European Research Seminar on Advances in Distributed Systems. ACM Trans. D. A. and S. S. editors. ObjectWeb Consortium. M. July 2006. performance is significantly degraded for applications that require repeated interactions with the database. J. 2007. Mohan. T. Richa. S. Rowstron. G. Krishnamurthy. In Proc. S. Groothuyse. Gibbons. REFERENCES [1] G. C. Nayate. International Conference on Data Engineering. Olston. our implementation of Ferdinand attempts to cache every database query result regardless of the likelihood that the result will be used before it is invalidated. ACM SIGMOD International Conference on Management of Data. P. Mokhtar. A. Tomasic. Mary Ellen Zurko. and K Taniguchi. Patel-Schneider. A. C. In Carey L. October 2002. C. Park. New York. Cache tables: Paving the way for an adaptive database cache. P. A. R. 17(1):106–120. A. Sagiv. Kermarrec. 2006. Pierre. Naughton. 5(2):359–389. L. O. pages 301–310. . 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LQ4 LQ5. Heidelberg. and that the database’s serializability guarantee is slightly stronger than standard one-copy serializability. wait for reply Apply any notifications received since (2). A. van Steen. B. add result to cache if it was not invalidated Return query result We assume that the network. These assumptions allow us to prove our central theorem: Theorem 1. G. LQ2. M. Stoller. Since U affects Q our query / update multicast association guarantees that there exists at least one master group G such that Q ensures subscription to G and U publishes a notification to G. first by showing that each affected query result is purged from the cache at that result’s master server and then showing that it is purged from all other proxy caches. In Proc. Sivasubramanian. Then query result q will be invalidated at its master proxy by Ferdinand’s consistency mechanism. updates.7. International Conference on the World Wide Web. MN3. CORRECTNESS OF FERDINAND’S CONSISTENCY MANAGEMENT In this section we prove that Ferdinand’s consistency management mechanism correctly invalidates all affected cached query results at each Ferdinand proxy server. 2002. GlobeDB: Autonomic data replication for web applications. November 2001. wait for confirmation Forward Q to central database server. MQ5. M. Theory of Computing Systems. removing any affected queries from cache and marking any pending queries as invalid Republish update to all related non-master groups Unsubscribe from any master groups on which no remaining or pending queries depend MN2. We then prove our central theorem. and M. and the time tcommit at which U was committed. L. Lemma 1. Lepreau. publish / subscribe system and database are reliable. S. removing any affected queries from cache and marking any pending queries as invalid Unsubscribe from any groups on which no remaining cached or pending queries depend LN2. Druschel. MQ4. We prove this theorem in two parts. White. The algorithm for processing a non-master notification: LN1. and then prove a similar guarantee for any other proxies that ever receive q.tpc. R. 2005. IFIP/ACM International Conference on Distributed Systems Platforms (Middleware). Let tsub be the time at which Q’s master proxy has confirmed its subscription to G (step MQ2) and let tpub be the time at which notification of U is published to G (step The algorithm for processing a query at its master proxy The algorithm for processing an update: U1. We first show that q will be invalidated from its master proxy server. Apply update. http://www. By assumption A3 we have tbegin < tcommit since Q appears before U in the serial ordering of transactions at the central database. Consider the time tbegin at which the Q was begun at the central database. Symposium on Operating Systems Design and Implementation.[24] [25] [26] [27] Accessing nearby copies of replicated objects in a distributed environment. wait for reply Apply any notifications received since (2). Let q. MQ2.org/tpcw/. S. Guruprasad. Joglekar. Ricci. 1. J. wait for confirmation Hash Q and forward to master proxy for Q. Germany. Transaction Processing Council. U2. add result to cache if it was not invalidated Return query result Check cache for Q. Query result q will be removed from any Ferdinand proxy that is already caching or will ever receive q. C. distributed object location and routing for large-scale peer-to-peer systems. In particular: A1 The publish / subscribe system confirms subscriptions. return query result if present Subscribe to all non-master groups related to Q. In Proc. Alonso. G. A2 A subscribed client will be notified of all publications to a group that occur between the time the client’s subscription is confirmed and the time the client initiates an unsubscription from the group. Forward update to central database server. Check cache for Q. Newbold. and A. Q. Hibler. In Proc. wait for reply Publish update to all related master groups Return update result The algorithm for processing a master-group notification: MN1. Proof. 32:241-280. Barb. Pierre. Apply update. An integrated experimental environment for distributed systems and networks. TPC-W specification ver. The algorithm for processing a query at a local non-master proxy is: LQ1. 1999. and U be as above. return query result if present Subscribe to all master groups related to Q. Pastry: Scalable. with tQ and tU defined by the serial ordering of transactions at the central database server. U3. A3 If transactions T1 and T2 are non-concurrent at the central database such that T1 commits before T2 begins. Let q be the result of some query Q executed at time tQ and let U be any later update affecting Q executed at time tU > tQ . APPENDIX A. Rowstron and P. T1 appears before T2 in the database’s serial ordering of transactions. and update notifications are processed by the proxy servers. LQ3. MQ3. . is: MQ1. We first describe the relevant Ferdinand algorithms: how queries.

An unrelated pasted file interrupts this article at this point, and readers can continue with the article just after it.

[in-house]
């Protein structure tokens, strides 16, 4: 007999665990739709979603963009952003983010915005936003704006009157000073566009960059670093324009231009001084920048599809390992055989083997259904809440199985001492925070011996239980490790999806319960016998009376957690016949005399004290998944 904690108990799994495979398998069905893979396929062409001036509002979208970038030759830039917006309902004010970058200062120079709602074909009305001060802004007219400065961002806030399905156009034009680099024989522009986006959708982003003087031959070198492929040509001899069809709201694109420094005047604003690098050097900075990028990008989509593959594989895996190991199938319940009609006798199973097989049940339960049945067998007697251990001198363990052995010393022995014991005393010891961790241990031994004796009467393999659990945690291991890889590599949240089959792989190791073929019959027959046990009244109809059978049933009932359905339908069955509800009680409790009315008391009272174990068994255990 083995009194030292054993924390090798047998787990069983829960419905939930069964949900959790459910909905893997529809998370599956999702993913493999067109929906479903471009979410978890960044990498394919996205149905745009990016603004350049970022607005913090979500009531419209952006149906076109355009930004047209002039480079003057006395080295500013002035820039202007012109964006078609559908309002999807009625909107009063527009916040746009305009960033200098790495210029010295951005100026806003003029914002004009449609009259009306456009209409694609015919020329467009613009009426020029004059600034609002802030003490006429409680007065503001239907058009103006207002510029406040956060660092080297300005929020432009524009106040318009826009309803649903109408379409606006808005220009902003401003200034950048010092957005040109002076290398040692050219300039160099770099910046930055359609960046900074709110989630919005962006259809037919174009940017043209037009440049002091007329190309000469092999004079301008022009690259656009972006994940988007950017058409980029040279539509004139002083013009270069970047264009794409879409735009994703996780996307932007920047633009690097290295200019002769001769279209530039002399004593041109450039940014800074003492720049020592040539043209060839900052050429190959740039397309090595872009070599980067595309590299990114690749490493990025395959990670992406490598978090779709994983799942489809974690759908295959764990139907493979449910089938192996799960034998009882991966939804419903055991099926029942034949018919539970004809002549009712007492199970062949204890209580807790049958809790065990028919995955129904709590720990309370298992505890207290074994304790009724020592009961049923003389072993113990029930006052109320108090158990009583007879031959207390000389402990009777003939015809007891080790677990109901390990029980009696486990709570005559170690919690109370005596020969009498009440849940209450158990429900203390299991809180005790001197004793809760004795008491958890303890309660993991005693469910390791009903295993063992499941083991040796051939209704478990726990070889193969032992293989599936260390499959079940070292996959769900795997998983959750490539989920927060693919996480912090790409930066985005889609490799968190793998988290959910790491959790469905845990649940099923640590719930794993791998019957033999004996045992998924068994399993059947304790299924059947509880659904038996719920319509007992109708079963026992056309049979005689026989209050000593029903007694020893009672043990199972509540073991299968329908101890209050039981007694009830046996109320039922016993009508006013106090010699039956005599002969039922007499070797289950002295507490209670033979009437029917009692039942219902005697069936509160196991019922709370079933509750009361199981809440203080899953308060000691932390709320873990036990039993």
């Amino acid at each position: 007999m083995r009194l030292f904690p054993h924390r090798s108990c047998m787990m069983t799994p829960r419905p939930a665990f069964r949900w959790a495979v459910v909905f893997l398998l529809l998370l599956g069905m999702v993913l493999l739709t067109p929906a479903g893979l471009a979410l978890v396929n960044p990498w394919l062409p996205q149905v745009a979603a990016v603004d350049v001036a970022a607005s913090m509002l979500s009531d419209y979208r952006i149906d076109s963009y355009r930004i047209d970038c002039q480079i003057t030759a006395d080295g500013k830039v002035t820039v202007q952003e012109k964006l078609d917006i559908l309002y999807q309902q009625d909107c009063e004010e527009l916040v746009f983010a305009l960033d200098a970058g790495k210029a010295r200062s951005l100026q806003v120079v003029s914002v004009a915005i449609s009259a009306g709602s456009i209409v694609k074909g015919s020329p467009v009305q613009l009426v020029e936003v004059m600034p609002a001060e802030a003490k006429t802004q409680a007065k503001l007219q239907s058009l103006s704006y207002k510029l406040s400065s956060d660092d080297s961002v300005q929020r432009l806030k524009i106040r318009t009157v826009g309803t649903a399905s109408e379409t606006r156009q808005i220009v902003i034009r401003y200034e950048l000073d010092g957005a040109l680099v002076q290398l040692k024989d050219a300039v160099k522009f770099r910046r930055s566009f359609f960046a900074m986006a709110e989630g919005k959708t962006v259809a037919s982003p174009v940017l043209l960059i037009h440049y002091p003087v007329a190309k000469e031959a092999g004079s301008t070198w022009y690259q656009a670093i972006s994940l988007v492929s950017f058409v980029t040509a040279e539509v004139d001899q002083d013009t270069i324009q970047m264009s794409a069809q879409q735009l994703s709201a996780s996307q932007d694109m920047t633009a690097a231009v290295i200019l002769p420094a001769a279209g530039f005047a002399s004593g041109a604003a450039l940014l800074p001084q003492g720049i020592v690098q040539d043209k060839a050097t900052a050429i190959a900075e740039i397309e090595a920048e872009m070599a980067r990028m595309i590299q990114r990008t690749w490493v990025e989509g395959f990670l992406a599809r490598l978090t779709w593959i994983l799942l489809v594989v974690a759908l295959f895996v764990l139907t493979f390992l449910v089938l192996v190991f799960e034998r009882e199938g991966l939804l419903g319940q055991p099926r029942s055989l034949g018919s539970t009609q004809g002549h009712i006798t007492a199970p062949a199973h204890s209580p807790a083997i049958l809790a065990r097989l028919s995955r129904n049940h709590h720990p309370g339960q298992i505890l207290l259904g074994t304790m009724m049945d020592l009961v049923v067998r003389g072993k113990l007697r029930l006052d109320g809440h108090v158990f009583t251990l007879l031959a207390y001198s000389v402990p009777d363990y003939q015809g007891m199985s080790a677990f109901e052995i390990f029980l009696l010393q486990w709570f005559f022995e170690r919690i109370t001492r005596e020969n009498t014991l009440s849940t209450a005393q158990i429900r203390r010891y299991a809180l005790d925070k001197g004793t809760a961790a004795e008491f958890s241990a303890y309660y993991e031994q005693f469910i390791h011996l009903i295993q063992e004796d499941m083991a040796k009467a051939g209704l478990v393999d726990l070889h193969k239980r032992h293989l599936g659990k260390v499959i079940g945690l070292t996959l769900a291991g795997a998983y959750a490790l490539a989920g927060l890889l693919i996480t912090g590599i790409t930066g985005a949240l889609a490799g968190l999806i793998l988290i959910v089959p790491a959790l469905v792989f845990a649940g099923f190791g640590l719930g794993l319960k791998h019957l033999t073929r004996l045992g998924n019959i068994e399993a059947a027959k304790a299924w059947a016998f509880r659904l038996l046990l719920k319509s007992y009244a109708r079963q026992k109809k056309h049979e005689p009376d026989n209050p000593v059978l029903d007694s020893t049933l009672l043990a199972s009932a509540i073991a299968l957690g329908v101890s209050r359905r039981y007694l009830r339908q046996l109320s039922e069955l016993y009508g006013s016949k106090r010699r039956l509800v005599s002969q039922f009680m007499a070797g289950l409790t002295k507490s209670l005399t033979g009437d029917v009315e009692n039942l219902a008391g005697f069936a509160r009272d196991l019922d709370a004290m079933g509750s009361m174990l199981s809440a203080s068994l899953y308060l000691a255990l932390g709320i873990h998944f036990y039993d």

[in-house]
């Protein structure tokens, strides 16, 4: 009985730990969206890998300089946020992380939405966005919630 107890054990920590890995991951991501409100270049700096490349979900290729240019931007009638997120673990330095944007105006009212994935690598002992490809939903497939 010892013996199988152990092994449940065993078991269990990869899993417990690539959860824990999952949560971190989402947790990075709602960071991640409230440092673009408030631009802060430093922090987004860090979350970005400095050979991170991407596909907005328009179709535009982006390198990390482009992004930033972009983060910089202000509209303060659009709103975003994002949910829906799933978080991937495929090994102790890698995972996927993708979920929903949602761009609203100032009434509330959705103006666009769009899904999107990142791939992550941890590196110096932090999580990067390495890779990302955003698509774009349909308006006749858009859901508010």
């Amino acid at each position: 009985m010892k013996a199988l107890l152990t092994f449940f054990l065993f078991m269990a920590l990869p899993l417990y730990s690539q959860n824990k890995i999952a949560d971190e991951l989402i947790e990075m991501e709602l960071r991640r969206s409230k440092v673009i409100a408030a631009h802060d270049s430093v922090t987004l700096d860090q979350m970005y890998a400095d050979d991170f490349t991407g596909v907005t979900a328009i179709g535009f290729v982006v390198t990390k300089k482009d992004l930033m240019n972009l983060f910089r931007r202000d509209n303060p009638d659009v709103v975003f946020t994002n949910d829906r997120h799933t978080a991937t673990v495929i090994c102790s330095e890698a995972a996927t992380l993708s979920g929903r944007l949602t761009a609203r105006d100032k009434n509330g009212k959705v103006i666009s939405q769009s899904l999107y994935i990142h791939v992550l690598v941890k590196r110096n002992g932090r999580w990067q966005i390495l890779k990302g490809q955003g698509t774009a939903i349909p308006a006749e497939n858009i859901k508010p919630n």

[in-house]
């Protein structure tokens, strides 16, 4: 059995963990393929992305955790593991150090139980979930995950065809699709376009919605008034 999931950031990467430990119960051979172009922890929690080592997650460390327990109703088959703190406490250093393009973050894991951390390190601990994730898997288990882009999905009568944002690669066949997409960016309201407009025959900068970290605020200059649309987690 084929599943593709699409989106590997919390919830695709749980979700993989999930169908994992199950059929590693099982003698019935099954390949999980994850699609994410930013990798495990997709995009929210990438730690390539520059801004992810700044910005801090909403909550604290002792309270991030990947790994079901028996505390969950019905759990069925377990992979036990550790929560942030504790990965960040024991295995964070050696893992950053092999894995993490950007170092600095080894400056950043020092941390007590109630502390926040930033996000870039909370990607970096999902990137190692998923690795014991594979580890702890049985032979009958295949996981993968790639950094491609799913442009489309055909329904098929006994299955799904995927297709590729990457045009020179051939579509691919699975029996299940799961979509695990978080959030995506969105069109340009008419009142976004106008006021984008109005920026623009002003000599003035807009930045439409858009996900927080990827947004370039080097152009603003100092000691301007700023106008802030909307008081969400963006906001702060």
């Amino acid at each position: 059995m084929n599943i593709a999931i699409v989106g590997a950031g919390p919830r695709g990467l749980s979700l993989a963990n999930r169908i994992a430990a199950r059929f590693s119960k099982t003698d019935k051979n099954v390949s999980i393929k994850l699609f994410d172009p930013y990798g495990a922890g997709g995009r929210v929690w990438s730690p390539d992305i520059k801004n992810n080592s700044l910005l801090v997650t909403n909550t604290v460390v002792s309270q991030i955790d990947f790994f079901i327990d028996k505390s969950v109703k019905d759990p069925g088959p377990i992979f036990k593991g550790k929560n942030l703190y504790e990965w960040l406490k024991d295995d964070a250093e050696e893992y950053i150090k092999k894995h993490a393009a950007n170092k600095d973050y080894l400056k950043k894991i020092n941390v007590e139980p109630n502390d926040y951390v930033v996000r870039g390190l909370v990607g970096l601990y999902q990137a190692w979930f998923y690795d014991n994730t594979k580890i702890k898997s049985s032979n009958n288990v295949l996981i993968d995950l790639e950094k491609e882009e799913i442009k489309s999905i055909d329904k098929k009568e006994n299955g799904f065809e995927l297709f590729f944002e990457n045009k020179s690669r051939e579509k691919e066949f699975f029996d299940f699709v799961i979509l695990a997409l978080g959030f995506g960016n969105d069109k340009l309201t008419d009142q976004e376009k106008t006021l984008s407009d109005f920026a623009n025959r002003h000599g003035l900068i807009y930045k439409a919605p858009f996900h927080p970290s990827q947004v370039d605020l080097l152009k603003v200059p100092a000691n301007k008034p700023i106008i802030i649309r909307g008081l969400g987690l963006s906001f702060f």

In this case we have tsub < tbegin < tcommit < tpub as in Lemma 1. Let U be the update that invalidates q at Q’s master proxy. Much as in Lemma 1. Suppose that Q’s master proxy has received no invalidations for q by time tpub . The only circumstance in which a master proxy returns an already invalid result q to a local proxy is if the query Q was pending on behalf of that local proxy when the master received the invalidation. Lemma 2. If q is valid at the master proxy we have that tsub < tpub since the master proxy marks all cached and pending queries as invalid before republishing the notification to the non-master groups (step MN2). as viewed by Q’s master proxy. Lemma 1 and Lemma 2 trivially combine to prove Theorem 1. Proof. suppose that C has received no invalidations for q by time tpub .U2). We now show that query result q will be invalidated at all local non-master caches. Let C be any non-master proxy for Q that is already caching or will ever receive query result q. (This need not be the same update U in Theorem 1. Let tsub be the time at which C has confirmed its subscription to G (step LQ2) and let tpub be the time at which Q’s master publishes its invalidation to G (step MN2). By the same logic we have that C will receive a notification of U and invalidate q.) Since U invalidated q we have that U affects Q and our query / update multicast association guarantees that there exists at least one regular non-master group G such that Q ensures subscription to G and Q’s master proxy will republish the invalidation to G. By assumption A2 we have that the master proxy will receive notification of U . The proof is highly similar to Lemma 1. also yielding tsub < tpub . . We then have that tsub < tbegin < tcommit < tpub since subscription to G was confirmed before Q was submitted to the central database server and publication to G occured after U ’s commit was confirmed by the central database. Then C will receive an invalidation of q. Then the master proxy will still be subscribed to G at time tpub since proxies never unsubscribe from groups on which cached or pending queries depend.